Daily Archives: January 7, 2008

Whooping Crane record broken in Texas

Texas is the winter home of the only self-sustaining wild population of Whooping Cranes Grus americana in the world and this winter record numbers have completed their migration and returned to the southern state.Whooping Cranes have been on the endangered species list since 1970, when only 56 birds survived in the wild in the world. These birds nested in Canada and migrated south to spend the winter in Texas.Since then, habitat conservation and protection of the birds has enabled the wild population to increase and in 2007 there were a total of 73 pairs which produced 80 chicks, of which 40 survived to the autumn migration.So far 257 Whooping Cranes have reached the Coastal Bend area of Texas, breaking the previous count of 237 in winter 2006/07. National Whooping Crane Coordinator, Tom Stehn, said: “I estimate that more than 97 per cent of the flock has completed the migration so far. We know of four birds that are still in migration, so that raises the estimated flock size to 261.”

Read the rest here.

Lamarckian Mechanism in Ciliates

A group of scientists … has uncovered a new biological mechanism that could provide a clearer window into a cell’s inner workings…..What’s more, this mechanism could represent an “epigenetic” pathway — a route that bypasses an organism’s normal DNA genetic program — for so-called Lamarckian evolution, enabling an organism to pass on to its offspring characteristics acquired during its lifetime to improve their chances for survival.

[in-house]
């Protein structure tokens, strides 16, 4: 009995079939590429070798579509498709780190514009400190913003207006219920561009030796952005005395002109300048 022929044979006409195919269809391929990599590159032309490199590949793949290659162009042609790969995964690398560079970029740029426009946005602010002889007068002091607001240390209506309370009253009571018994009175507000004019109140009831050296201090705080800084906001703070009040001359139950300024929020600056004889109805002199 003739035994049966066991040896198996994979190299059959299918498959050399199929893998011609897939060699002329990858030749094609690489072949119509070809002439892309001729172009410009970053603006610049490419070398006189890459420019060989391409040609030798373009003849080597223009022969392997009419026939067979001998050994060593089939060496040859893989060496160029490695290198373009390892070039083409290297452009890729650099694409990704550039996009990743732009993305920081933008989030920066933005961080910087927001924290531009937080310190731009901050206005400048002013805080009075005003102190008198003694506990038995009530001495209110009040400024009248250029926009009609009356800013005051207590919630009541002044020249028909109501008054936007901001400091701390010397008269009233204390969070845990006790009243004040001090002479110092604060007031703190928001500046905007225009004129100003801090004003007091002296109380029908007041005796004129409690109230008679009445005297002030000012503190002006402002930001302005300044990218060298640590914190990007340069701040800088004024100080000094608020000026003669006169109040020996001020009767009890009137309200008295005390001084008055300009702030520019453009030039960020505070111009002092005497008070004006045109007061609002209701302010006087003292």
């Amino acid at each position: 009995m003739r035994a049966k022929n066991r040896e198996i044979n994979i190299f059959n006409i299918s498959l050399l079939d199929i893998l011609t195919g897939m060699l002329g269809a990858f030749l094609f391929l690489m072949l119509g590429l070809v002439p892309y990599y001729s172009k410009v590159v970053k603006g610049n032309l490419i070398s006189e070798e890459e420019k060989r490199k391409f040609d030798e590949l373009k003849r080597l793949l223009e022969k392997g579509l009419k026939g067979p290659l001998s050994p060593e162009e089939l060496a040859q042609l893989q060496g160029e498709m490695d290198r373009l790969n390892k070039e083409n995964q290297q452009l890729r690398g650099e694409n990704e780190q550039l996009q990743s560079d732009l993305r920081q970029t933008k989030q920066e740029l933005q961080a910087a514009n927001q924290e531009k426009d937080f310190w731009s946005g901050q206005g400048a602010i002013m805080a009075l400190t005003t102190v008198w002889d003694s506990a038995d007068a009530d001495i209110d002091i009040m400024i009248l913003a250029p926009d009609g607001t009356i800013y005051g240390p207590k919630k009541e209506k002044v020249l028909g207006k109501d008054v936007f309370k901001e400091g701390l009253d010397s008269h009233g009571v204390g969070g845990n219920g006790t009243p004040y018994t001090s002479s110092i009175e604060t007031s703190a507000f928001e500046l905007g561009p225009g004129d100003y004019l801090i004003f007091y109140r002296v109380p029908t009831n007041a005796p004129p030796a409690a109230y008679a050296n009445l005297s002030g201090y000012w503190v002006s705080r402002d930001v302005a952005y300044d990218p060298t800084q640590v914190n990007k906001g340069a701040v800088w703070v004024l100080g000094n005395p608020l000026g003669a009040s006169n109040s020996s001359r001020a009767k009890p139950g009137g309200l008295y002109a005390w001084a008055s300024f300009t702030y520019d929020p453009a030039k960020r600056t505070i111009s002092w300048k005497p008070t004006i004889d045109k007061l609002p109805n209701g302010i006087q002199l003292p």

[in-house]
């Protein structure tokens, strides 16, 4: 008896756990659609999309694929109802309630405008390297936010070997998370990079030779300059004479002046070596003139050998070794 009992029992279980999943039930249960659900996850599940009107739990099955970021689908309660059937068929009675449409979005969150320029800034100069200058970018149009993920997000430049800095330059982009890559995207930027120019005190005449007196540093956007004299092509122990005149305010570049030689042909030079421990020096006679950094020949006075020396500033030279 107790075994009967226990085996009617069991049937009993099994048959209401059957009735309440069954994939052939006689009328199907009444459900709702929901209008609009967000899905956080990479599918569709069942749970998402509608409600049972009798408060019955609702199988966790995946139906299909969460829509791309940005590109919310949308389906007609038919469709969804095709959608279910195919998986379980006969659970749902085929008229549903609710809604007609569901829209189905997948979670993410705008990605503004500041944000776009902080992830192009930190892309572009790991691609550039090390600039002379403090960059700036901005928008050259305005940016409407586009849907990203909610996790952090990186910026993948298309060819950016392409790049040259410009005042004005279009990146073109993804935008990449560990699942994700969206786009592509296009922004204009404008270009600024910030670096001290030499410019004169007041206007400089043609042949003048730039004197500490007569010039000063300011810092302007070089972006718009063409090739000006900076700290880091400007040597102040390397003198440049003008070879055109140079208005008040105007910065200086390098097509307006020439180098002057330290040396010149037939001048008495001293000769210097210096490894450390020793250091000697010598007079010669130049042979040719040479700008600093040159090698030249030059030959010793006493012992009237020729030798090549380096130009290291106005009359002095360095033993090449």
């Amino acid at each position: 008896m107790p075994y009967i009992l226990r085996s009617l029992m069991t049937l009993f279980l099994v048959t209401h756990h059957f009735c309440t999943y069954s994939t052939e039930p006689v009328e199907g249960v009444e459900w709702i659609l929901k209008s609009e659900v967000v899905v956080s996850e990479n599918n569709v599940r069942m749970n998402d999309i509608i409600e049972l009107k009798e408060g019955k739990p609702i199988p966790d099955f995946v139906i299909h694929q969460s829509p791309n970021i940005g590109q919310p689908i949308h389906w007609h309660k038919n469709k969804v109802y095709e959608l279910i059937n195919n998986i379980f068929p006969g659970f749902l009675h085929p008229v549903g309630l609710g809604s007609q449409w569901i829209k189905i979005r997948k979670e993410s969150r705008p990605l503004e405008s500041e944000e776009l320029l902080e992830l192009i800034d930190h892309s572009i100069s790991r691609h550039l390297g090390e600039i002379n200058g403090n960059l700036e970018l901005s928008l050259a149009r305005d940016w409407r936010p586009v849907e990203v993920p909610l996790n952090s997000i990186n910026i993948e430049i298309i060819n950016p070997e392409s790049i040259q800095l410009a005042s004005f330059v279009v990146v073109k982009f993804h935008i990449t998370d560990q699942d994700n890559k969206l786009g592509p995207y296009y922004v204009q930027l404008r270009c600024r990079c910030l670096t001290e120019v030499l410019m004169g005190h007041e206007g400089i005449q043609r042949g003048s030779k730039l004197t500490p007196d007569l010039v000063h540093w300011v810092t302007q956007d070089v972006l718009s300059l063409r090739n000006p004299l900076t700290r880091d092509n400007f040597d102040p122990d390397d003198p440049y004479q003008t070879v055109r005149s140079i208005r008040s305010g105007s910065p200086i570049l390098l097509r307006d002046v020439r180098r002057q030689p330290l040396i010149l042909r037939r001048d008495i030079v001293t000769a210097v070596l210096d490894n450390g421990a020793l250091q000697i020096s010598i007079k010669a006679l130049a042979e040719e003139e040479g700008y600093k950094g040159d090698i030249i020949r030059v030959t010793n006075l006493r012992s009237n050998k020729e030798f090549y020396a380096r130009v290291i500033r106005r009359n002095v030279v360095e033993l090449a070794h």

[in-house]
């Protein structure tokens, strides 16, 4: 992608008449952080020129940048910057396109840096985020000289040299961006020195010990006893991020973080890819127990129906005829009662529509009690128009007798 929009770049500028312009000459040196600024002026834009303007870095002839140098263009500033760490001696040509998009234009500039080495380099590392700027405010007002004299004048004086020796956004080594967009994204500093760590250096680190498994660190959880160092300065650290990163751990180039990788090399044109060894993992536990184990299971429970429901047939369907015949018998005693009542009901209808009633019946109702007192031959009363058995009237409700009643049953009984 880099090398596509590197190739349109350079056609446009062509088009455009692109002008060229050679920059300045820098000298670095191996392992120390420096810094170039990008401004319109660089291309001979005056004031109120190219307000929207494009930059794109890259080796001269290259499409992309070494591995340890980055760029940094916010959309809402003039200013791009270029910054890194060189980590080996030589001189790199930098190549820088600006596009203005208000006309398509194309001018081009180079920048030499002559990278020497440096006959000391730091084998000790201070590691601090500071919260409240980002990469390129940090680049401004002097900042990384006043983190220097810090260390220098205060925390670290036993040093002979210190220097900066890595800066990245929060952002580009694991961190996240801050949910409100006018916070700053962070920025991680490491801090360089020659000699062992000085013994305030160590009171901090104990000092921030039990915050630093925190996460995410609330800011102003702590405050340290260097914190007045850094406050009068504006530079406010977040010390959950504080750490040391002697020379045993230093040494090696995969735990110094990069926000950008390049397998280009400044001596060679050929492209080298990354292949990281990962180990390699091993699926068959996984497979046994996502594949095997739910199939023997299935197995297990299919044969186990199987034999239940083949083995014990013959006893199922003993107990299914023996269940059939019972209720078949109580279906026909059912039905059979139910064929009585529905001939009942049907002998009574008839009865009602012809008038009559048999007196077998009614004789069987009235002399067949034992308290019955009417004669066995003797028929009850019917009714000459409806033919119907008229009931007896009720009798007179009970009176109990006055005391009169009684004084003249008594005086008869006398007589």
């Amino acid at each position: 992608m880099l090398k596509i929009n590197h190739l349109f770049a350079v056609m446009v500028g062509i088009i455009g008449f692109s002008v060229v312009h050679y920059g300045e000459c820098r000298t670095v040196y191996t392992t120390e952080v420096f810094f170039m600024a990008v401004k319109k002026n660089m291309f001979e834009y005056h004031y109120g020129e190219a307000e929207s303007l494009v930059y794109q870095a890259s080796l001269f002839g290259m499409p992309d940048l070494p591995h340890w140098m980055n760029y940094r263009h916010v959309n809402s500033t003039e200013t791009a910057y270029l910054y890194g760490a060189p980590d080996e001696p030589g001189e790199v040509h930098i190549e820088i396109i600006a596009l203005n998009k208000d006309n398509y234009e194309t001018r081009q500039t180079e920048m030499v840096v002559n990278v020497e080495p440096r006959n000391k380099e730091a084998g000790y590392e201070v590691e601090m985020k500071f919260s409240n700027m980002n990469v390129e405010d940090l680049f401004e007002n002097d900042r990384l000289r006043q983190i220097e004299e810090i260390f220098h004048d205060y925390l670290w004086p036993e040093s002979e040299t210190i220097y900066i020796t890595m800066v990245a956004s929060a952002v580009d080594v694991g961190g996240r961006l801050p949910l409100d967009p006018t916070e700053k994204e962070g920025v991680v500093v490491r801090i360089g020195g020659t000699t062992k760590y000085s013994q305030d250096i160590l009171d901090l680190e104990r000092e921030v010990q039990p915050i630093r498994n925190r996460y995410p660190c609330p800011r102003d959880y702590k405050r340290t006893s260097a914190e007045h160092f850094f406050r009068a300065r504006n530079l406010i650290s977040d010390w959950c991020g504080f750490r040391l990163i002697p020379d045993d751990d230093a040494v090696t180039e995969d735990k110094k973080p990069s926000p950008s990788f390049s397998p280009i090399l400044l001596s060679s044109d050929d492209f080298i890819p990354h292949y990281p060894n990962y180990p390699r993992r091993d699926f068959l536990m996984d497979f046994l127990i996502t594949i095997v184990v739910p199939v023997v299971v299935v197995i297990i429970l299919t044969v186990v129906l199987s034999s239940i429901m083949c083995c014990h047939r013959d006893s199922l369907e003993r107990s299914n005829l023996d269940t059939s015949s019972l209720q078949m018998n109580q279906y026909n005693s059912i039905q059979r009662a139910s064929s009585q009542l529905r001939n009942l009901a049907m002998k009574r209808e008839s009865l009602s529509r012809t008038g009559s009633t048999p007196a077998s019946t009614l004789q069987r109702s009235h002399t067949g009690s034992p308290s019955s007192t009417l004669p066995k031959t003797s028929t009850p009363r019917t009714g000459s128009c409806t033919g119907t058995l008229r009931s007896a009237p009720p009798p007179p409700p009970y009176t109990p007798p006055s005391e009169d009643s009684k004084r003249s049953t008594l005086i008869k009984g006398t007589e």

Continue reading Lamarckian Mechanism in Ciliates

Scientists Reinvent The Plant

Carbon is cycled from gas (C02) to solid (plant tissue) and and back (through fire, digestion, fermentation, etc.) again and again.Some of that carbon is trapped over long periods in the form of “fossil fuels.”The earth has, in a sense, grown accustom to having a huge chunk of the available carbon stored away in coal and oil, so the recent (last century or so) release of large quantities of this carbon is a problem. This is why fuels made of plants (ethanol, diesel) are of interest. But those fuels require two steps: The carbon is captured by plants, then the plant matter is converted to something that can be burned in machines.Why not cut out the middle-man, and replace the plant with a machine that may make the process more efficient? Continue reading Scientists Reinvent The Plant

Bill Clinton: TED Prize wish: Let’s build a health care system in Rwanda

Accepting the 2007 TED Prize, Bill Clinton says he’s trying to build a better world to hand his daughter. Unequal, unstable, and unsustainable, our world must correct its course, and private citizens (“like me”) can be powerful forces for change. His Clinton Global Initiative, fresh from success negotiating down pharmaceutical prices in the developing world, is now running a pilot health care system in Rwanda, based on the work of Dr. Paul Farmer in Haiti. In 18 months, its shown potential as a model for the entire developing world. Clinton’s TED wish: Help him build this system in Rwanda, to bring world-class health care to a people who have overcome deadly hatred to rebuild their nation.

Continue reading Bill Clinton: TED Prize wish: Let’s build a health care system in Rwanda

Twin Cities Science Events

At the Bell Museum of Natural History